Dili draws a line in the sand over sea boundaries – Nikkei Asian Review

SINGAPORE – East Timor, also called the Democratic Republic of Timor-Leste, wants to delineate maritime boundaries in the Timor Sea with its neighbors Indonesia and Australia in a way that Dili believes could be worth up to $40 billion in oil and gas revenues. Frustrated at perceived stonewalling by Australia, the Timorese government initiated “compulsory conciliation” on April 11 under the United Nations Convention on the Law of the Sea — a move that could lead to the establishment of a commission to report on the boundary issue to the U.N. Secretary General. That document could in turn be used as a basis for any future boundary negotiations. The dispute is becoming increasingly heated on both sides. In March, around 1,000 Timorese protested outside the Australian embassy in Dili at Canberra’s perceived intransigence.”The government and the people now consider that the establishment of permanent maritime boundaries is a national priority,” Timorese Prime Minister Rui de Araujo told a conference on the issue in Dili on May 19. Australia’s Department of Foreign Affairs and Trade told the Nikkei Asian Review that “the Australian Government is disappointed that Timor-Leste has decided to initiate compulsory conciliation over maritime boundaries. Australia has repeatedly made clear to Timor-Leste our preference for a full and frank discussion of all issues in the bilateral relationship.” Citing a past agreement between the two countries to shelve the boundary issue, DFAT added that “both countries agreed to a moratorium on boundary negotiations to allow joint development of the resources. We also agreed not to pursue any proceedings relating to maritime boundaries — this includes compulsory conciliation.”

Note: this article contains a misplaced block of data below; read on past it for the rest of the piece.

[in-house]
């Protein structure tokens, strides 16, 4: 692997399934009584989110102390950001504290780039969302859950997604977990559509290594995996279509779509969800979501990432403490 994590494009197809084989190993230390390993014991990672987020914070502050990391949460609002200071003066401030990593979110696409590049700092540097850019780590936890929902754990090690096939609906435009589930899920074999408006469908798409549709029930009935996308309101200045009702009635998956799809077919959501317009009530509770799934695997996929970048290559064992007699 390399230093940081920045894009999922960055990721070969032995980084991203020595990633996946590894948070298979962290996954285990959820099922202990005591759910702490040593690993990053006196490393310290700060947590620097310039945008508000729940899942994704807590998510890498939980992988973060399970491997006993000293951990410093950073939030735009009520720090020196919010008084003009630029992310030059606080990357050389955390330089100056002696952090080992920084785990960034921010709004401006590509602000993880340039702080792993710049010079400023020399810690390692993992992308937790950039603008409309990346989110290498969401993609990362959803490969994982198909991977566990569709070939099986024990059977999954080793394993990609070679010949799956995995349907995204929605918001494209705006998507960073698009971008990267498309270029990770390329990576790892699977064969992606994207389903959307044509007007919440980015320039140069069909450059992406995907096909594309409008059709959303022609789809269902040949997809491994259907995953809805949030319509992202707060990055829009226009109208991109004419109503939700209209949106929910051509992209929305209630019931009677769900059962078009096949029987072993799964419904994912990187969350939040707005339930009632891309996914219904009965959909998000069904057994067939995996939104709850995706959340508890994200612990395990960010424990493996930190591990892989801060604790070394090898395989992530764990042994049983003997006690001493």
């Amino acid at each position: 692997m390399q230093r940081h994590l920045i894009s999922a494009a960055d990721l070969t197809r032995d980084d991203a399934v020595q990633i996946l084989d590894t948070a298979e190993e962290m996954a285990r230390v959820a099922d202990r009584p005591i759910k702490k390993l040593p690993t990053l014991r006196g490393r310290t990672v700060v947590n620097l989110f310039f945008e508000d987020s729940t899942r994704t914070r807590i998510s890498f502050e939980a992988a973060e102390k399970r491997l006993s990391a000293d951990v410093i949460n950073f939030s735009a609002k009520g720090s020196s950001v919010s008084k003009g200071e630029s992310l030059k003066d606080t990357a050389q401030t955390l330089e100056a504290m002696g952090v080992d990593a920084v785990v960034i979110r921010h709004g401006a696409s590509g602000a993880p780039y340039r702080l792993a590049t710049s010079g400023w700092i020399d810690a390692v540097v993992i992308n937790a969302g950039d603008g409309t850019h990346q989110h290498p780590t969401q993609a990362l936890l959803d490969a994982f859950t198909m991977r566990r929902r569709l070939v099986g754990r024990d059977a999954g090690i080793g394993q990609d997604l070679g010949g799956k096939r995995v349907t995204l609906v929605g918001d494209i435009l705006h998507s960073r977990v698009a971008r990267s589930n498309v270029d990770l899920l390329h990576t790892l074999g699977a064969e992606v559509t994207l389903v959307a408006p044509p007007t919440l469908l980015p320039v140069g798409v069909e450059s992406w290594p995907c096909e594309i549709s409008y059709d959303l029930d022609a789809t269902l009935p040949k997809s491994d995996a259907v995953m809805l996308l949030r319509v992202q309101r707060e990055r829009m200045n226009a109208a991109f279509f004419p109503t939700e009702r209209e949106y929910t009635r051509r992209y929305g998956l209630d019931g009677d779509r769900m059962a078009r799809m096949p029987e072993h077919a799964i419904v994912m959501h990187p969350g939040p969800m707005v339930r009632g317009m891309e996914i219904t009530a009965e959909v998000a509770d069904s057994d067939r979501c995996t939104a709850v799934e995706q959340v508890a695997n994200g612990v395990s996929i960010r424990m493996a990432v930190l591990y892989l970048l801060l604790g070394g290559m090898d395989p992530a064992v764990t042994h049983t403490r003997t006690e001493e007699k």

After sodomy acquittal, Malaysia’s Anwar pressing for power – The Christian Science Monitor

KUALA LUMPUR — Monday’s surprise acquittal of Malaysia’s opposition leader in a sodomy trial that many viewed as politically motivated eases the prospect of unrest in the multi-ethnic country, one of southeast Asia’s largest tourist draws The potential for trouble was highlighted by three small explosions near the courthouse on Monday morning, injuring several people, while a jubilant Anwar Ibrahim mingled with a raucous, fist-pumping crowd of several thousand supporters. Mr. Anwar, a former government insider who has been hounded by legal actions over alleged sodomy since he broke with Malaysia’s ruling party in the 1990s said, “I thank God for this great news, I am finally vindicated.” The ruling benefits not only Anwar, who’s planning to run for prime minister in upcoming elections, but it may also help the current government burnish democratic credentials dimmed by trials like Anwar’s and the detention of other political opponents.